Here is my first review for the Southern Summer Reading Challenge!
Terry Kay, The Year the Lights Came On (Athens, GA: University of Georgia Press, 1976). 300 pages
It’s 1947. The war is over; across rural America, the Rural Electric Administration (REA) is stringing electrical lines, uniting the nation together with strands of copper that bring light and time saving appliances to all America. Colin Wynn is a ten year old. He’s excited about the coming of the electricity. The Year the Lights Came On is his story of coming of age.
In the town of Emery, Colin is one of the “have nots.” In the late 40s, the haves and have nots are divided by electricity. Colin and his family live in the country and unlike the city folk and those who live on the highway, they don’t have electricity. This means that their homes are not used for church social gatherings or Cub Scout meetings. In school, the town kids and the rural kids form into two gangs. They’re constantly at each other’s throats. The rural boys all take the “Big Gully Oath,” which seals them against the kids who live along the highway and in town. When it is discovered that Colin and Megan (who lives along the highway and has electricity in her home) have a thing for each other, Colin is booted from the club for a week. Kay does a great job expressing the horror of a ten year old boy being exposed as having a girlfriend.
There are two strong characters in the book. Colin’s brother Wesley is a few years older and often has the wisdom of Solomon. Wesley, who later becomes a Methodist minister, provides the moral conscience in the book. The other character is a poor kid named Freeman. Much of the book centers on Freeman’s escape from the Sheriff after he’s been framed for stealing twenty dollars from his employer. Freeman (his name gives us insight to his character) spends days hiding in the swamp. The plot of the book centers on the futile attempts by the sheriff and his deputies to apprehend him. One funny story is how Freeman’s friends, including Wesley and Colin, take Freeman’s clothes down into the swamp and make circles with them, confusing the bloodhounds who just about run themselves to death as they pick up the boy’s scent everywhere. In the end, Freeman is not captured, but comes out of the swamp seeking medical attention for a knife cut. It later turns out that he hadn’t stolen the money.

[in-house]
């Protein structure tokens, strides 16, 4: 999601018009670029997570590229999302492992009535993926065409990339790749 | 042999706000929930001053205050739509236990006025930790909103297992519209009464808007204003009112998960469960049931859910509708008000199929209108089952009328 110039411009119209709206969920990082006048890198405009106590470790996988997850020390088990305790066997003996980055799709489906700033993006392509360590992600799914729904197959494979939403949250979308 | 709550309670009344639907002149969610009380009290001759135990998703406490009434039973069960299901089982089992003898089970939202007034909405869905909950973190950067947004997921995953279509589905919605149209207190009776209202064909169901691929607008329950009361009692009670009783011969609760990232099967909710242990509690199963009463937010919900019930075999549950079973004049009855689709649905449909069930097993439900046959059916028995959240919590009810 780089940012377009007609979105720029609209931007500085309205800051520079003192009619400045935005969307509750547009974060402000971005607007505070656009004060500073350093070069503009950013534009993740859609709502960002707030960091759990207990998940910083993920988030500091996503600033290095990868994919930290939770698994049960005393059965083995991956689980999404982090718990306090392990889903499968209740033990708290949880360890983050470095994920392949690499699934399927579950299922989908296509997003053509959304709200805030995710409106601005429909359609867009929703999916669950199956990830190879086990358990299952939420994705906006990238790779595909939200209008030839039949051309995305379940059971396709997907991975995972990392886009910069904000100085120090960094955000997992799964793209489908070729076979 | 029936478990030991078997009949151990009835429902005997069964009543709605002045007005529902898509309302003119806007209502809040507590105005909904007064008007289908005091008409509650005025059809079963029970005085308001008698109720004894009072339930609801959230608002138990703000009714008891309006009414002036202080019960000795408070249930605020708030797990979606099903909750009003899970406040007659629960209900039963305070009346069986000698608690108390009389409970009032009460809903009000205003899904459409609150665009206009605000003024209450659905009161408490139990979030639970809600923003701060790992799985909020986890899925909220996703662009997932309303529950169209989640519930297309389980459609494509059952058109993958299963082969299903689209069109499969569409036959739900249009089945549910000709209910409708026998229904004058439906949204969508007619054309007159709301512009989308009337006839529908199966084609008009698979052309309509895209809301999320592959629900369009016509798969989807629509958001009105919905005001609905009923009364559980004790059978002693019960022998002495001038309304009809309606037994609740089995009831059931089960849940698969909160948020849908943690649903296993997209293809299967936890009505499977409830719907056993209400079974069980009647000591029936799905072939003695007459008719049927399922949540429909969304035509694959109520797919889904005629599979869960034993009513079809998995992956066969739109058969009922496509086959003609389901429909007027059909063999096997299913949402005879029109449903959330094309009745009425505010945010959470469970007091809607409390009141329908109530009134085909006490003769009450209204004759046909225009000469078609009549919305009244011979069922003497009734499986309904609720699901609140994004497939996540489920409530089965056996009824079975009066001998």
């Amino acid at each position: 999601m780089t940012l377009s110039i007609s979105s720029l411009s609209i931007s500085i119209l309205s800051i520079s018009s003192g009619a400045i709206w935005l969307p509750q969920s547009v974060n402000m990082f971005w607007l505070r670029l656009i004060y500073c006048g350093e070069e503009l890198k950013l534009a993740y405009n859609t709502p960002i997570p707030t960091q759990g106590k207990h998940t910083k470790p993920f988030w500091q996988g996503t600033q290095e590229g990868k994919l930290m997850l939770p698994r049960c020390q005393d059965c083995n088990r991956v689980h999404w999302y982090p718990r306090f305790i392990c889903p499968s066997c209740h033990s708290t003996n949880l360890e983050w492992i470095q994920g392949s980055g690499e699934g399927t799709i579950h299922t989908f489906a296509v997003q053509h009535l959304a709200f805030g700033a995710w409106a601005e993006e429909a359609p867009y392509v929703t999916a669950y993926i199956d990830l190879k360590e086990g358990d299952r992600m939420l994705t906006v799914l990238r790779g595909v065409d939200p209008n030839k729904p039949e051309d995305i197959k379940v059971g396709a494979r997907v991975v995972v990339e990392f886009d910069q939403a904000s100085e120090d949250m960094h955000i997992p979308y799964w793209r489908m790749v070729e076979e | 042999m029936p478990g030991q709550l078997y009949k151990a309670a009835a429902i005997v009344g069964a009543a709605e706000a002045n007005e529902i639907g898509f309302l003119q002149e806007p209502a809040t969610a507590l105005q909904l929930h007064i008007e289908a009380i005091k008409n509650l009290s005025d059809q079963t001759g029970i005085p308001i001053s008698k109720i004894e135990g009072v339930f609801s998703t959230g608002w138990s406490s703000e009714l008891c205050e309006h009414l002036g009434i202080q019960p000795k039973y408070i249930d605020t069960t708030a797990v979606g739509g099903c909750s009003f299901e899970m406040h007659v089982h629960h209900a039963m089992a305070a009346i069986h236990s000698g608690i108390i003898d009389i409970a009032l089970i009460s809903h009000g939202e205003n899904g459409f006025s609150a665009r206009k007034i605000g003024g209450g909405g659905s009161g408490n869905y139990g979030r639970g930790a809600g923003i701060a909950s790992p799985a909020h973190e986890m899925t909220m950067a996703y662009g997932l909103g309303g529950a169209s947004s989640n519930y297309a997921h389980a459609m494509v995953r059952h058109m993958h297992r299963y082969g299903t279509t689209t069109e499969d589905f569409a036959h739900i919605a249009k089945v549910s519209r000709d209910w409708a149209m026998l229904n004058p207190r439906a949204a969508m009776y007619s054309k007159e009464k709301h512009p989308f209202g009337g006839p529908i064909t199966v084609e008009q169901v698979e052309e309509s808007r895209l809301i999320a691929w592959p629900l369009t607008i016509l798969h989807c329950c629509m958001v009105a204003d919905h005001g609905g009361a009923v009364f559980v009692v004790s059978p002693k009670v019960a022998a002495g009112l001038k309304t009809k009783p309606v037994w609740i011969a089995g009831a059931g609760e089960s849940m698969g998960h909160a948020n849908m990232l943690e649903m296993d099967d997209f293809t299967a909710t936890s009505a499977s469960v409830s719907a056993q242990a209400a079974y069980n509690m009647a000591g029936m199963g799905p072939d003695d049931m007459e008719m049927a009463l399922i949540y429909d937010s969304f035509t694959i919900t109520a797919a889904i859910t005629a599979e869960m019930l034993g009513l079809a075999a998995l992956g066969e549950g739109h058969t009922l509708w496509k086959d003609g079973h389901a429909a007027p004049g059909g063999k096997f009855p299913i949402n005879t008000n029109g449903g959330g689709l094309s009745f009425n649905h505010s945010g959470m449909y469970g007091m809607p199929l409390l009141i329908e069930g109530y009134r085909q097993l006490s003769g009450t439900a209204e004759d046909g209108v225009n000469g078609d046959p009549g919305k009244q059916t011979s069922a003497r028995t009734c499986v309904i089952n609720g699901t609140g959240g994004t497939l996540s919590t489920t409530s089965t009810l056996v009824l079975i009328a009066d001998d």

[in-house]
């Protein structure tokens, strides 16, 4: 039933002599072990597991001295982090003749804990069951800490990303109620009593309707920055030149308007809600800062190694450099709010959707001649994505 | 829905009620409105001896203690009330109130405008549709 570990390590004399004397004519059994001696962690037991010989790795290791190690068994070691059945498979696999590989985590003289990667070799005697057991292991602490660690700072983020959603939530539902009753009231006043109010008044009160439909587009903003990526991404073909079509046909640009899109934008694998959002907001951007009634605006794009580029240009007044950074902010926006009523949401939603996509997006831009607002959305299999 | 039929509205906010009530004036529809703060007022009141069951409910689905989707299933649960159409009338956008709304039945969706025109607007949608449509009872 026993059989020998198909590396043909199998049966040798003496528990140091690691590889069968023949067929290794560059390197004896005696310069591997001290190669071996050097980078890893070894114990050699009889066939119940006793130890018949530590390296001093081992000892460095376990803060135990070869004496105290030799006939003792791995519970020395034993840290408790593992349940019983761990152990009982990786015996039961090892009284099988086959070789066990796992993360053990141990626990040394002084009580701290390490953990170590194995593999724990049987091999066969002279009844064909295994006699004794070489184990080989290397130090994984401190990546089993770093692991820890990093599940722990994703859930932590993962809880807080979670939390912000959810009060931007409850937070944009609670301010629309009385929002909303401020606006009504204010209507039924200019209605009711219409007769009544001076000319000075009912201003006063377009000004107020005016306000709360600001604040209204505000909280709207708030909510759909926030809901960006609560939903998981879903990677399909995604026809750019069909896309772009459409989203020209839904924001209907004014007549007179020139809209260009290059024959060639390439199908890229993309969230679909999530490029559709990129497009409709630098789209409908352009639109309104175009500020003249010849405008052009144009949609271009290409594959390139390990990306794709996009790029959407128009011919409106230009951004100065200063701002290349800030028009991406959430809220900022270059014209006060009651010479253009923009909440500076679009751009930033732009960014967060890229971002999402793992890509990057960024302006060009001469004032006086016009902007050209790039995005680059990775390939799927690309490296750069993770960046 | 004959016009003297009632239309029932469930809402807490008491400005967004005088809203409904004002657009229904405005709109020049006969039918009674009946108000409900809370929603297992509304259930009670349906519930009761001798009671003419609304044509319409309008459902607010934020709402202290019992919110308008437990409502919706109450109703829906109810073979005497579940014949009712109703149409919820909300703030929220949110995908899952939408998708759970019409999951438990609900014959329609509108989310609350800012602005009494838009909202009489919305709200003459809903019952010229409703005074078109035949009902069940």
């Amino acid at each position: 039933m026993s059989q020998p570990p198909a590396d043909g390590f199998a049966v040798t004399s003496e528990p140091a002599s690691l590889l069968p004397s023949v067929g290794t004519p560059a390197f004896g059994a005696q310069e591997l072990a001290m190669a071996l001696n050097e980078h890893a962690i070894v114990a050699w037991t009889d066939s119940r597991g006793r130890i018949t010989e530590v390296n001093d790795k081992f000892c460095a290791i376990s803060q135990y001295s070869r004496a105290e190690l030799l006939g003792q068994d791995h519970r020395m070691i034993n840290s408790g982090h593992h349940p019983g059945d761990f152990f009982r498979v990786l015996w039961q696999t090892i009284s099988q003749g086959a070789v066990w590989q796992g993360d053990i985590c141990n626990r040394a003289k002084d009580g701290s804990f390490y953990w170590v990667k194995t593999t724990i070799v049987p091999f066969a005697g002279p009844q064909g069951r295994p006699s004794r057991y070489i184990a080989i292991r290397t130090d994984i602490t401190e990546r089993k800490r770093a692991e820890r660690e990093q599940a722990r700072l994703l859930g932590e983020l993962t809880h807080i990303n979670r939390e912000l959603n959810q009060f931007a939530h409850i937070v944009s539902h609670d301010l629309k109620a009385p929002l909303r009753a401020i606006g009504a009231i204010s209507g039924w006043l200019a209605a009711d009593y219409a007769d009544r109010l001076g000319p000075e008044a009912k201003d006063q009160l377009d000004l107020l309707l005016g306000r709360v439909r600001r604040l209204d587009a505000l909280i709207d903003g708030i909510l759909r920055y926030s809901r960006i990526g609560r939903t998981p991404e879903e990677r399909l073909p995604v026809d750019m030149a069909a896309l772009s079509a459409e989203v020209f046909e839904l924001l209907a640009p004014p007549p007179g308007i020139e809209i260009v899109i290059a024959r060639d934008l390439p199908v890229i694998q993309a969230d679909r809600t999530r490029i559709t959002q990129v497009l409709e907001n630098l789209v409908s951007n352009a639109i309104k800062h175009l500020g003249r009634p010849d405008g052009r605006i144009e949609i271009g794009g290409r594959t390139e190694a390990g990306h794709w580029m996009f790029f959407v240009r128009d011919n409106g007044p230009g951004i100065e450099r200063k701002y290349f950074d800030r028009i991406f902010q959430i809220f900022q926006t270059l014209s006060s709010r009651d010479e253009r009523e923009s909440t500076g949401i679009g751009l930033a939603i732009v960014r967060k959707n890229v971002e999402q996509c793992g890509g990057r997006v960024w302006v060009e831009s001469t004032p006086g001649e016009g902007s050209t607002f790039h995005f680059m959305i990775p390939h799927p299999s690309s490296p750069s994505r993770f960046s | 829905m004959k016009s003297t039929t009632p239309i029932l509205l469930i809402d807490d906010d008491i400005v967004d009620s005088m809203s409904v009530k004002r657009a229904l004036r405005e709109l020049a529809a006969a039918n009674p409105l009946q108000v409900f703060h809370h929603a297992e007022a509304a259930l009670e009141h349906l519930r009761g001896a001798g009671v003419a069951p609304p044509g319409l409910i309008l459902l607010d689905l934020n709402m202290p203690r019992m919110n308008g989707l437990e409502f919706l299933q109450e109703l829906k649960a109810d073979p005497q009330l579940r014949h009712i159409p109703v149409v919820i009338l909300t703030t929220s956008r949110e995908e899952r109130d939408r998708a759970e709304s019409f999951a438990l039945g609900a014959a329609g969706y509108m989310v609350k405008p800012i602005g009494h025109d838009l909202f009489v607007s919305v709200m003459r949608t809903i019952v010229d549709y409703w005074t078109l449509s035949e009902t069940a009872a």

Freeman's run from the law allows Kay and opportunity to explore the racial relations within the community. Freeman finds help from several black families who live near the swamp. When Wesley and Colin discover this, Wesley makes Coin swear an oath that they'll tell no one out of a fear that if it is discovered that these families helped Freeman, it could mean trouble for them. In one encounter, Baptist (a local black man) sits Wesley and Colin down and teaches them about the "meanness" in people, upsetting Colin's youthful trust in the "goodness" of folks.
Kay is a wonderful storyteller and in several chapters, which seem to divert from the main focus of the book, the reader is treated to wonderful down home tales. Two chapters are pure classic, the one that tells about the Dare-Devil’s flying show and the one about Preacher Bytheway’s “Speaking in Tongues Traveling Tent Tabernacle. Bytheway, a former fertilizer salesman, buys a tent from a defunct circus. Folks flock to his revival: some are drawn by religion and others like Freeman come for the show. Under the hot canvas, the crowd tries to keep cool with fans provided by a local funeral home with the imprint, “Give you life to Jesus, trust your remains to us.” Preacher Bytheway “started on a fox hunt of scripture until he treed the passage about Jesus riding into Jerusalem on a donkey and that became his topic.” (I’ll forgive Mr. Kay for mixing his metaphors here. Although I never hunted foxes, I can’t imagine treeing one. Raccoons, or coons as they're called down South, are treed.) As the good preacher continues with his sermon, “it was like he’d been jolted with a charge from an Atlas car battery.” During the week of revival, Bytheway convicts Loran, a man known for his limited intelligence. Bytheway baptizes, and then ordains him. Loran later comes to believe that he’s sent by God to save animals and sets out to baptize the entire animal kingdom, creating numerous humorous situations.
I really enjoyed this book and several times found myself laughing so hard that I had to put the book down and catch my breath. However, as a whole, the book seems to have too many threads and subplots that you almost forget about the coming of the REA till at the end, when all of a sudden the wires are connected to Colin’s house and his mother’s prediction comes true. With the electric lights, things are different. The family no longer gathers around a few kerosene lamps at night. With the coming of the lights, there are things they’ll give up. Family closeness is one of them.
This is Terry Kay’s first novel, published over thirty years ago. A couple months ago, I reviewed his recent novel, The Valley of Light and decided to read another of his works for the Southern Summer Reading Challenge. For more of Sage’s book and movie reviews, click here.
Also check out Semi-colon's Saturday Review of Books